Alvin Karpis died in Spain in 1979. I have seen his death described as a suicide, but that is not true. Al was not the type of person to give up and take his own life. He was awaiting the publication of the book that I wrote with him, On the Rock; but most important, he was a survivor, he had survived 33 depressing years in prison.
Thanks to Richard Kudish, a very dedicated and thorough crime historian and author, I was informed that the Chicago Sun-Times retracted its original suicide story on August 30, 1979 in a column "World/nation digest" page 24.
Alvin's American attorney, James E. Carty, had arranged for his release from prison and extradition to Canada. The James E. Carty Collection at the WSU Vancouver Library-Archive in Vancouver, WA. was prepared by Archive Specialist, Robert Schimelpfenig, who kindly supplied copies of the death certificates and granted me permission to display them here.
An English gentleman, Mr. Neil McKay, who was intrigued with the life of Alvin Karpis and who holidays in Spain, set out with his wife Maureen on a quest to discover plot #2300 where Alvin Karpis was laid to rest. He took the following photographs of the San Miguel Cemetery in Malaga, Spain. Neil explains that in the cemetery there are choices of: a grave - a single occupation, below ground; a niche - a single occupation above ground; and a crypt - multi occupation for a family. Alvin's plot #2300 was a niche, but it could not be located because areas of the cemetery were undergoing renovations. These photographs of the San Miguel Cemetery are the copyright property of Mr. McKay; they cannot be used or reproduced without his written consent.
Examples of crypts
Examples of niches
Closer view of niches similar to the one occupied by Alvin Karpis
In September 2009, determined, to accomplish his goal, Neil contacted an official at the cemetery associated with the 'Friends of San Miguel,' but received only a cursory e-mail in Spanish. Neil assumed that it stated the person would investigate and reply.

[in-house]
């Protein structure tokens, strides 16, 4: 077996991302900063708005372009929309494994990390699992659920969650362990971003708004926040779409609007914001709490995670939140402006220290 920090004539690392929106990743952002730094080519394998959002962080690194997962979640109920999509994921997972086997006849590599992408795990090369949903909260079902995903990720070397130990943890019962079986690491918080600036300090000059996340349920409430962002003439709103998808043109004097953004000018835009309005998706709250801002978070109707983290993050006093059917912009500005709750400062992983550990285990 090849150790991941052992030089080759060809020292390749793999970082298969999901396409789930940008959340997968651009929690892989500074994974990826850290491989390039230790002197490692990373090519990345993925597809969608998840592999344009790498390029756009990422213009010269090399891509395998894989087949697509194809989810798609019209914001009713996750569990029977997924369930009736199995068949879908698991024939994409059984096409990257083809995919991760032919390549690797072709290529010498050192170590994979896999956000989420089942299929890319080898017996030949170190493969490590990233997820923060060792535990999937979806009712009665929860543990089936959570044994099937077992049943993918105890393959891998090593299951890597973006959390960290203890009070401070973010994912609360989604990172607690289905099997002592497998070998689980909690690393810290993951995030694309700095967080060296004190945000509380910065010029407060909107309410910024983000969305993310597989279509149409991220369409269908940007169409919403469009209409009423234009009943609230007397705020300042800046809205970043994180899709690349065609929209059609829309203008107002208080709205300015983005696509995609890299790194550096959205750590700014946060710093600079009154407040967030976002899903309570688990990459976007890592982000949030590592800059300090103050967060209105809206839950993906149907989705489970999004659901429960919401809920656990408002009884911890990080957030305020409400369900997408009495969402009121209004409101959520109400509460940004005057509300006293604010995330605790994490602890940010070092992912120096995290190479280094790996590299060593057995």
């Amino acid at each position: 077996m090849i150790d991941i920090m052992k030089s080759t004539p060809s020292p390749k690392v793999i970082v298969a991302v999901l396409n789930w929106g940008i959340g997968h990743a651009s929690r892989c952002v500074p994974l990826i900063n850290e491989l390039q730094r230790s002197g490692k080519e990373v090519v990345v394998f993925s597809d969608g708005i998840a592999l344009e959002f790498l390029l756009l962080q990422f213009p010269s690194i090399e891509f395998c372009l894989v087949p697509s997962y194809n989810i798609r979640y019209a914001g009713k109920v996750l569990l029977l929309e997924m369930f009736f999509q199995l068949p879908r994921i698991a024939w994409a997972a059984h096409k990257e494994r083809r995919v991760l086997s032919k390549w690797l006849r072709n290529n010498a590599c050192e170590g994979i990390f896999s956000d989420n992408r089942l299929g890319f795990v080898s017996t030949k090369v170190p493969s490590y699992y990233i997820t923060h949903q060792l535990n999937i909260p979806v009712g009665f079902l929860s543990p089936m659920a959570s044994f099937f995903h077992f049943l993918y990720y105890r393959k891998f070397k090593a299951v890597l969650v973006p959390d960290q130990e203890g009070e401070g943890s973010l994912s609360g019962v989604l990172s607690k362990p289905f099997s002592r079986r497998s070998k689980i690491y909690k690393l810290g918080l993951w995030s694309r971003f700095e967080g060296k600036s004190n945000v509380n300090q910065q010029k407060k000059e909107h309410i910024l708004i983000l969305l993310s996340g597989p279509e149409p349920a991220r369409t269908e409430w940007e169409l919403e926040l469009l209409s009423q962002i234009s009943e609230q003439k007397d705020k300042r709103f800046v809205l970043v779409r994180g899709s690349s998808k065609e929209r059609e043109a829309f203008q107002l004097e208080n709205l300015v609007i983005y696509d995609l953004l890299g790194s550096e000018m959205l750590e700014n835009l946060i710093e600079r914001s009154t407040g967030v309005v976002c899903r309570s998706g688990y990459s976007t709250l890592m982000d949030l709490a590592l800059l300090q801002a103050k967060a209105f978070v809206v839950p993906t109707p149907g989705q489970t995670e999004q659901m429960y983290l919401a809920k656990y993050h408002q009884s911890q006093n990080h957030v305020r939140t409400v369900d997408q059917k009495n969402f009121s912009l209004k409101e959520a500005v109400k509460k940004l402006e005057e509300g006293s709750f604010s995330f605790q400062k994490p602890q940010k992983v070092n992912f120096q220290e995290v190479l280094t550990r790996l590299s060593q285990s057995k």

When Neil had received no reply by March 2010, I tried to help with the assistance of a friend in Texas, Professor James Pauff, who arranged for a translation of an e-mail message which I sent to the San Miguel official. No reply. After several months, I sent a second request for information about the grave. On May 7, 2010, I received a brief response similar to the one that Neil had received.
Another Englishman, Tom Prior, was also trying to help us locate the grave of Alvin Karpis. Tom alerted me to a Spanish custom. He explained that:
I enjoyed Tom's concluding observation:
Finally success, although 'happy' might not describe it. In January 2011, as he was preparing for a return trip to Malaga, Neil McKay had an inspiration. He contacted the Spanish Tourist Office in London, to enlist their aid in locating the grave of Alvin Karpis. Neil received the following from Julio Ganzalez of the Spanish Tourist Office who was gracious enough to translate the response from the San Miguel Cemetery:
The elusive Karpis will never be found, even after his death.
Alvin's last girlfriend, Nancy, had left Spain only a week before his death. She contacted me from Chicago when she returned and later sent me the last photographs taken of Alvin Karpis with her and another couple who were friends and neighbours in the apartment building.
Last photographs of Alvin Karpis taken in the Summer of 1979, just before his death.
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